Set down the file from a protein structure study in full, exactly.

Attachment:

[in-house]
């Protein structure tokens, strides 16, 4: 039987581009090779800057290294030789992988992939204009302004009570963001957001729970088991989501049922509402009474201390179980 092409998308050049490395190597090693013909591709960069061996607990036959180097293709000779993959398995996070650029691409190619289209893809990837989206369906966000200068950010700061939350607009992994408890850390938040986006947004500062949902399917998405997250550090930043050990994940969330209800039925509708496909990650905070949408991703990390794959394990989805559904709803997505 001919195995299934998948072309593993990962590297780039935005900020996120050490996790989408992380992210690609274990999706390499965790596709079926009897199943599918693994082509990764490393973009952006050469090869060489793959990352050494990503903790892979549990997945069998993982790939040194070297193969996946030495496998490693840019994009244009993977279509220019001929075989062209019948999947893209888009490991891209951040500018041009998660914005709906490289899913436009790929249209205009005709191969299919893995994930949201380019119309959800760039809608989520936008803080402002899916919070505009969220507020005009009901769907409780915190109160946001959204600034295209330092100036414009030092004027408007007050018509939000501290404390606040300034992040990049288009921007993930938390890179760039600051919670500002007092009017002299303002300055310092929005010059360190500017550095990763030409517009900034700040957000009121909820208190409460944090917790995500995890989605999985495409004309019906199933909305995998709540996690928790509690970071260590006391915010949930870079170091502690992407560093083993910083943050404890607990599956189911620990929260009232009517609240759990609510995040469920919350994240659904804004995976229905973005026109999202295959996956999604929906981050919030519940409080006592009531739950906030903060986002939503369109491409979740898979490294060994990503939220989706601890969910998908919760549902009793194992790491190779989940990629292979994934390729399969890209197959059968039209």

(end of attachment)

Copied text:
[in-house]
């Protein structure tokens, strides 16, 4: 039987581009090779800057290294030789992988992939204009302004009570963001957001729970088991989501049922509402009474201390179980 092409998308050049490395190597090693013909591709960069061996607990036959180097293709000779993959398995996070650029691409190619289209893809990837989206369906966000200068950010700061939350607009992994408890850390938040986006947004500062949902399917998405997250550090930043050990994940969330209800039925509708496909990650905070949408991703990390794959394990989805559904709803997505 001919195995299934998948072309593993990962590297780039935005900020996120050490996790989408992380992210690609274990999706390499965790596709079926009897199943599918693994082509990764490393973009952006050469090869060489793959990352050494990503903790892979549990997945069998993982790939040194070297193969996946030495496998490693840019994009244009993977279509220019001929075989062209019948999947893209888009490991891209951040500018041009998660914005709906490289899913436009790929249209205009005709191969299919893995994930949201380019119309959800760039809608989520936008803080402002899916919070505009969220507020005009009901769907409780915190109160946001959204600034295209330092100036414009030092004027408007007050018509939000501290404390606040300034992040990049288009921007993930938390890179760039600051919670500002007092009017002299303002300055310092929005010059360190500017550095990763030409517009900034700040957000009121909820208190409460944090917790995500995890989605999985495409004309019906199933909305995998709540996690928790509690970071260590006391915010949930870079170091502690992407560093083993910083943050404890607990599956189911620990929260009232009517609240759990609510995040469920919350994240659904804004995976229905973005026109999202295959996956999604929906981050919030519940409080006592009531739950906030903060986002939503369109491409979740898979490294060994990503939220989706601890969910998908919760549902009793194992790491190779989940990629292979994934390729399969890209197959059968039209």